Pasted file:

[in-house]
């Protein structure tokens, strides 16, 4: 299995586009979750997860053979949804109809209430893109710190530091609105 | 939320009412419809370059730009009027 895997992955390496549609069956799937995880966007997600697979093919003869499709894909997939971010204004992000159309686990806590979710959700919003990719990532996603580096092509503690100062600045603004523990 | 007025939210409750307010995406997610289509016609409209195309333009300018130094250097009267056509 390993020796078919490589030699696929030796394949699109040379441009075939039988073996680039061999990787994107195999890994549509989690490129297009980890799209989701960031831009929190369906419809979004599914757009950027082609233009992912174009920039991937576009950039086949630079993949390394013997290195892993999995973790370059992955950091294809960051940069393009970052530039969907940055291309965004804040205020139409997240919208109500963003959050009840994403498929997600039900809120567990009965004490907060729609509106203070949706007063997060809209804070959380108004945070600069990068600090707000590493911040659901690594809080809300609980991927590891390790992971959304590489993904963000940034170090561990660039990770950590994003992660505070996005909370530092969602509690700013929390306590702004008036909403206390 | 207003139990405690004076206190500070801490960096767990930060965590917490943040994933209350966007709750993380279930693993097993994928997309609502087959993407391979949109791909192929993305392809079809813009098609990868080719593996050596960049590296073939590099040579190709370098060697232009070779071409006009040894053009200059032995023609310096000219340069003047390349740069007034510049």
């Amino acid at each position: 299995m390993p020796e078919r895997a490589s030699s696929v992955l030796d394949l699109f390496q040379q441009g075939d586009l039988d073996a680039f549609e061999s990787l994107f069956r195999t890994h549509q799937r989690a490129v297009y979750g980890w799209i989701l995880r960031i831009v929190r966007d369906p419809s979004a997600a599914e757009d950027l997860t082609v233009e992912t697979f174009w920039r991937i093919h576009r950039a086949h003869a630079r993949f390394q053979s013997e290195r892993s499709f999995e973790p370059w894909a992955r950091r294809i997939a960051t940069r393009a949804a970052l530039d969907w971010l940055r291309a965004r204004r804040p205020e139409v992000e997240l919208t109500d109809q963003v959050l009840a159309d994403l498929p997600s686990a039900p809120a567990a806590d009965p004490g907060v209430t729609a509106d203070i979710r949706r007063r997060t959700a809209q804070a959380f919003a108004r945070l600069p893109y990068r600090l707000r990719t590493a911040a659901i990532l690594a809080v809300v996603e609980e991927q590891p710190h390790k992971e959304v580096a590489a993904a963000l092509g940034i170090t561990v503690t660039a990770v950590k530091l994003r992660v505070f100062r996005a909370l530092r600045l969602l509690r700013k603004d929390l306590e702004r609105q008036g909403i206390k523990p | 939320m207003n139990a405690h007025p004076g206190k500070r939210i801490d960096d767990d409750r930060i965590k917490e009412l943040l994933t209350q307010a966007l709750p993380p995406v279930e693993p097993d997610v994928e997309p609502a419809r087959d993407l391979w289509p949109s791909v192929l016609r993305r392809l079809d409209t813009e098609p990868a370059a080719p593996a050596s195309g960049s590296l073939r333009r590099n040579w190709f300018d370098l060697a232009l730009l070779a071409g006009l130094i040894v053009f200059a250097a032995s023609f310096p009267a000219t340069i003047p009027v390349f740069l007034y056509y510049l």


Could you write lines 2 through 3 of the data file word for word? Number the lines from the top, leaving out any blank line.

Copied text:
């Protein structure tokens, strides 16, 4: 299995586009979750997860053979949804109809209430893109710190530091609105 | 939320009412419809370059730009009027 895997992955390496549609069956799937995880966007997600697979093919003869499709894909997939971010204004992000159309686990806590979710959700919003990719990532996603580096092509503690100062600045603004523990 | 007025939210409750307010995406997610289509016609409209195309333009300018130094250097009267056509 390993020796078919490589030699696929030796394949699109040379441009075939039988073996680039061999990787994107195999890994549509989690490129297009980890799209989701960031831009929190369906419809979004599914757009950027082609233009992912174009920039991937576009950039086949630079993949390394013997290195892993999995973790370059992955950091294809960051940069393009970052530039969907940055291309965004804040205020139409997240919208109500963003959050009840994403498929997600039900809120567990009965004490907060729609509106203070949706007063997060809209804070959380108004945070600069990068600090707000590493911040659901690594809080809300609980991927590891390790992971959304590489993904963000940034170090561990660039990770950590994003992660505070996005909370530092969602509690700013929390306590702004008036909403206390 | 207003139990405690004076206190500070801490960096767990930060965590917490943040994933209350966007709750993380279930693993097993994928997309609502087959993407391979949109791909192929993305392809079809813009098609990868080719593996050596960049590296073939590099040579190709370098060697232009070779071409006009040894053009200059032995023609310096000219340069003047390349740069007034510049």
């Amino acid at each position: 299995m390993p020796e078919r895997a490589s030699s696929v992955l030796d394949l699109f390496q040379q441009g075939d586009l039988d073996a680039f549609e061999s990787l994107f069956r195999t890994h549509q799937r989690a490129v297009y979750g980890w799209i989701l995880r960031i831009v929190r966007d369906p419809s979004a997600a599914e757009d950027l997860t082609v233009e992912t697979f174009w920039r991937i093919h576009r950039a086949h003869a630079r993949f390394q053979s013997e290195r892993s499709f999995e973790p370059w894909a992955r950091r294809i997939a960051t940069r393009a949804a970052l530039d969907w971010l940055r291309a965004r204004r804040p205020e139409v992000e997240l919208t109500d109809q963003v959050l009840a159309d994403l498929p997600s686990a039900p809120a567990a806590d009965p004490g907060v209430t729609a509106d203070i979710r949706r007063r997060t959700a809209q804070a959380f919003a108004r945070l600069p893109y990068r600090l707000r990719t590493a911040a659901i990532l690594a809080v809300v996603e609980e991927q590891p710190h390790k992971e959304v580096a590489a993904a963000l092509g940034i170090t561990v503690t660039a990770v950590k530091l994003r992660v505070f100062r996005a909370l530092r600045l969602l509690r700013k603004d929390l306590e702004r609105q008036g909403i206390k523990p | 939320m207003n139990a405690h007025p004076g206190k500070r939210i801490d960096d767990d409750r930060i965590k917490e009412l943040l994933t209350q307010a966007l709750p993380p995406v279930e693993p097993d997610v994928e997309p609502a419809r087959d993407l391979w289509p949109s791909v192929l016609r993305r392809l079809d409209t813009e098609p990868a370059a080719p593996a050596s195309g960049s590296l073939r333009r590099n040579w190709f300018d370098l060697a232009l730009l070779a071409g006009l130094i040894v053009f200059a250097a032995s023609f310096p009267a000219t340069i003047p009027v390349f740069l007034y056509y510049l």